In Memory of Ruth Ash In 2011 the Guild received a donation of £3,500 from Marian Ash in memory of her mother, Ruth Ash. This incredibly generous gift has and is being spent on equipment and activities to further the educational aims of the Guild and to honour Ruth’s dedication to teaching spinning and dyeing. In Marian’s words: “Perhaps I should fill you in a bit as to why I am wanting to make a gift to the Guild. My mother was Ruth Ash and she died in 1986. Ruth was a very active member of the Guild back in the 1970s-80s and seemed to be up in Exeter almost every month. For many years she taught spinning and dyeing with natural plants at the Adult Education Centre at Shinners Bridge (which was an administrative centre for Dartington) as well as running her own workshops from home at Sharpham. There is a small family-run Trust which has recently come into some funds and, on dividing the money between three of us, I thought it would be good to give to a charity which gave so much enjoyment to my mother for so many years.” The Dartington Hall Trust has kindly agreed to let us use the following article from their website:
Ruth Ash As a baby and young child Ruth’s domain was the top floor of the Private House (now the Elmhirst Centre) in the Courtyard at Dartington. She was the elder child and only daughter of Leonard and Dorothy Elmhirst, the founders of Dartington Hall as it is known today. Born in 1926, a year after Leonard and Dorothy were married and shortly after they purchased the Dartington Hall estate, Ruth’s early years were formal and highly structured. She was largely in the care of a nanny/governess and two nursery maids and saw little of her parents who were busy establishing Dartington, travelling or entertaining guests. Ruth was in her teens before she was allowed to dine with her parents; something she never forgot, forever resented and never repeated with her own children.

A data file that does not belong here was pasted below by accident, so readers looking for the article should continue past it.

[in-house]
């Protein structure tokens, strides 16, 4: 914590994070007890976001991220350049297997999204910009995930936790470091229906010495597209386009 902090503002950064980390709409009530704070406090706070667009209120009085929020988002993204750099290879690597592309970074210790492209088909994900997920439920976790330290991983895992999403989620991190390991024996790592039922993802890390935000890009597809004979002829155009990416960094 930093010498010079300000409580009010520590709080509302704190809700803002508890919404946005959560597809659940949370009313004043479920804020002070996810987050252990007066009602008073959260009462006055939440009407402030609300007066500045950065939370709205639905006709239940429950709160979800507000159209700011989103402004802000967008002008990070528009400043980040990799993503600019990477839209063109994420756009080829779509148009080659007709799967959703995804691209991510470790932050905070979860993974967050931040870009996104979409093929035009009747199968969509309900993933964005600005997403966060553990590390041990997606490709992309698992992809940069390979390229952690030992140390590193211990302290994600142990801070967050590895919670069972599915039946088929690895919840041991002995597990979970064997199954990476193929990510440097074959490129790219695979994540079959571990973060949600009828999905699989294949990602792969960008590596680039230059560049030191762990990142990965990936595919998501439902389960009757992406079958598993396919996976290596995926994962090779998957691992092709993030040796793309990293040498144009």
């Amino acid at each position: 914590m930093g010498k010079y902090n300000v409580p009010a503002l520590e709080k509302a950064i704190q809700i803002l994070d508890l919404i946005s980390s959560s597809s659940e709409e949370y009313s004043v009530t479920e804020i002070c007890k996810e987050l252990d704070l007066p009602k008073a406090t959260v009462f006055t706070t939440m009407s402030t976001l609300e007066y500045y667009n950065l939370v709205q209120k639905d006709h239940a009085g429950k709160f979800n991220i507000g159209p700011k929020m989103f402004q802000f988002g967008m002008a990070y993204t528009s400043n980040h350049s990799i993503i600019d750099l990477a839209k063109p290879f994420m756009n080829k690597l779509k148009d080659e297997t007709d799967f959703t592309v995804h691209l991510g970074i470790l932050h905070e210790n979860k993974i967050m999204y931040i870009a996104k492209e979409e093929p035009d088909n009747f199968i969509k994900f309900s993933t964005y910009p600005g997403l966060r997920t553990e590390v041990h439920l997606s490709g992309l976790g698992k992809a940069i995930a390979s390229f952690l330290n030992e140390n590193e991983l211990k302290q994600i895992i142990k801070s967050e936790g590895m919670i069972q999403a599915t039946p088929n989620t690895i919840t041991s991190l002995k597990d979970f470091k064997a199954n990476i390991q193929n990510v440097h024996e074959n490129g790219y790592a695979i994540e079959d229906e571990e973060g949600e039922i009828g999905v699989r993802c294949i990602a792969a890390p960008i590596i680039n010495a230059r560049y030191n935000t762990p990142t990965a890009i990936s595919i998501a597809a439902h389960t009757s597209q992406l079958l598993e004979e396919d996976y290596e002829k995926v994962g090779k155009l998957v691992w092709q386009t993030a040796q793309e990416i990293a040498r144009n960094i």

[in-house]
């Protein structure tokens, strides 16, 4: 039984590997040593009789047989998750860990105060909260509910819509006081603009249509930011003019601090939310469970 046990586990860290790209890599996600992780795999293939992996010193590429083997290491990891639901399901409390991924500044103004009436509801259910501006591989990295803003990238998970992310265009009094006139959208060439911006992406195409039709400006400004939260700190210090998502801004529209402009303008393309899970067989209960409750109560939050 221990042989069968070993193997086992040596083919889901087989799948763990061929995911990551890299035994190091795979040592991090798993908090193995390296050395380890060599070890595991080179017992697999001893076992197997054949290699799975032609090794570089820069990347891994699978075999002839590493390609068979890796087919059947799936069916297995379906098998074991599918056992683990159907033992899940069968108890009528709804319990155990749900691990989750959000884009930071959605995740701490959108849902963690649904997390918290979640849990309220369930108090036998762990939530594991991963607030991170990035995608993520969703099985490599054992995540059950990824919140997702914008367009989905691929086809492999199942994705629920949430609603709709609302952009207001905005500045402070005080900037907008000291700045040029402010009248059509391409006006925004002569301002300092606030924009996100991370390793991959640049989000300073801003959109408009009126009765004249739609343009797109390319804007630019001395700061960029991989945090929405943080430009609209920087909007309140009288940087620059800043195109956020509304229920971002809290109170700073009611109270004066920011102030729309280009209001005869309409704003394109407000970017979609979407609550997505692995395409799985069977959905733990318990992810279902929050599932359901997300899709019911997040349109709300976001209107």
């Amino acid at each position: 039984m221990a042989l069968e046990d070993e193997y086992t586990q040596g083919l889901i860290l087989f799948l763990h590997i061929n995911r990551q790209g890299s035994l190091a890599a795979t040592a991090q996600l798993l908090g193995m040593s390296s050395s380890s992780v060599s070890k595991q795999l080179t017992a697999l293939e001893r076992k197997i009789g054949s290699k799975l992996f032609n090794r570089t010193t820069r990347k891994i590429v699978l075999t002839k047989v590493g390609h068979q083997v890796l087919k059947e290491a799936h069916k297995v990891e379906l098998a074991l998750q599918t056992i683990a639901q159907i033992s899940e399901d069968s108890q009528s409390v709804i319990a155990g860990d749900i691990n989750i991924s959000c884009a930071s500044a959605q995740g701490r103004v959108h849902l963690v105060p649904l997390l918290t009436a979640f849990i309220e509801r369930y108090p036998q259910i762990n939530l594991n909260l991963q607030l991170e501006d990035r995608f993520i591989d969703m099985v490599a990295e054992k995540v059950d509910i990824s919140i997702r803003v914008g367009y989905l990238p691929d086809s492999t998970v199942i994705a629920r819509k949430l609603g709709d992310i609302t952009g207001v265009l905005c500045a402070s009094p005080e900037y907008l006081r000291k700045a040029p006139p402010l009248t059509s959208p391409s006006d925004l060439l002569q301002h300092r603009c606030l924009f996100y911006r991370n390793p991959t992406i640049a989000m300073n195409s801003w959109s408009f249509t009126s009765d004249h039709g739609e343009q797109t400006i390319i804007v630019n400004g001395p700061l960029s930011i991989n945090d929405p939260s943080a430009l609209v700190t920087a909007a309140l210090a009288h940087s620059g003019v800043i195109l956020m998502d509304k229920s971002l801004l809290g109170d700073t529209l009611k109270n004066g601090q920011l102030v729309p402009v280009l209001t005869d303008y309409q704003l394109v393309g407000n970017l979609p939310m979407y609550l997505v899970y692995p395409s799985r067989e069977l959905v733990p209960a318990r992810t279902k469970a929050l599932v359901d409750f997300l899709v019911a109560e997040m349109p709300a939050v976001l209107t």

The thatched Playhouse on the heather bank below the Great Lawn (now the Gardens Manager’s office) was built for Ruth and in 1929 it became Dartington’s nursery school, with Ruth and ten other children as the first pupils. Later, she was a boarder at Foxhole (the senior school at Dartington) and revelled in the freedom offered there.
At the outbreak of World War II Ruth was on holiday in the USA and she stayed in New York, with her brother and their governess, for the duration of the war. Having completed her education at Sarah Lawrence College and developed an abiding love of music, Ruth returned to Dartington in 1946. Ruth married Maurice Ash in 1947. Their first home was at Dartington, in Warren Lane, and it was here that Ruth began the work she would later take further: spinning, dyeing and weaving. Ruth and Maurice moved to Essex in 1950 and for the next twelve years Ruth was contentedly busy raising their three daughters, and a son who died at a young age, and creating a lovely garden. Ruth, Maurice and their children moved back to Devon in 1962, to Sharpham House and its estate, on the River Dart below Totnes. At Sharpham Ruth again created a beautiful garden and took up weaving once more. She also became actively involved in Dartington: singing in choirs, teaching spinning, as Chair of the Gardens Committee and as a Trustee of The Dartington Hall Trust. Ruth had many talents but had little confidence in her abilities and always, at Dartington, felt herself in the shadow of her parents. She probably never realised how much, in her own right, the people of Dartington loved and respected her. Ruth became ill with Motor Neurone Disease and died, aged 60, in 1986. A tree on the Great Lawn was planted in remembrance of Ruth and part of her bequest to Dartington was used to fund the creation of the garden in the outer courtyard. October 2015